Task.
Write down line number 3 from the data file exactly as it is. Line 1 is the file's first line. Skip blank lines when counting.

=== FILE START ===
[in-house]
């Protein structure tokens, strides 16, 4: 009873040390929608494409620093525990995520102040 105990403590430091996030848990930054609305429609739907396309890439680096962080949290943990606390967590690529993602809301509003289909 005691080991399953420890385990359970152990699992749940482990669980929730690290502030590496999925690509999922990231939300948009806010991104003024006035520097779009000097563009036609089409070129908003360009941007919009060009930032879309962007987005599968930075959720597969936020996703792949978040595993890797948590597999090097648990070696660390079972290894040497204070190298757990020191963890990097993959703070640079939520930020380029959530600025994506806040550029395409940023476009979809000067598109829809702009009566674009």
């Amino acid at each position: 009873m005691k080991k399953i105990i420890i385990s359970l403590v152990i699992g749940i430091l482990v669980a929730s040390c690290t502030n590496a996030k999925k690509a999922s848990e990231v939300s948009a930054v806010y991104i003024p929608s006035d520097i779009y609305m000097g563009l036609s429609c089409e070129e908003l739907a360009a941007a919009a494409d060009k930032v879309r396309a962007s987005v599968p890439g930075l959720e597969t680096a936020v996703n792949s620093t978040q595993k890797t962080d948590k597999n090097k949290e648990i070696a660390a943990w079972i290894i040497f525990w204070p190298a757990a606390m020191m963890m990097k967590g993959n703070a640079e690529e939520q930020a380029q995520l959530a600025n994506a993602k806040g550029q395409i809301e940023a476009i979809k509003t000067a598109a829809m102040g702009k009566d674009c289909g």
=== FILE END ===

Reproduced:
């Amino acid at each position: 009873m005691k080991k399953i105990i420890i385990s359970l403590v152990i699992g749940i430091l482990v669980a929730s040390c690290t502030n590496a996030k999925k690509a999922s848990e990231v939300s948009a930054v806010y991104i003024p929608s006035d520097i779009y609305m000097g563009l036609s429609c089409e070129e908003l739907a360009a941007a919009a494409d060009k930032v879309r396309a962007s987005v599968p890439g930075l959720e597969t680096a936020v996703n792949s620093t978040q595993k890797t962080d948590k597999n090097k949290e648990i070696a660390a943990w079972i290894i040497f525990w204070p190298a757990a606390m020191m963890m990097k967590g993959n703070a640079e690529e939520q930020a380029q995520l959530a600025n994506a993602k806040g550029q395409i809301e940023a476009i979809k509003t000067a598109a829809m102040g702009k009566d674009c289909g």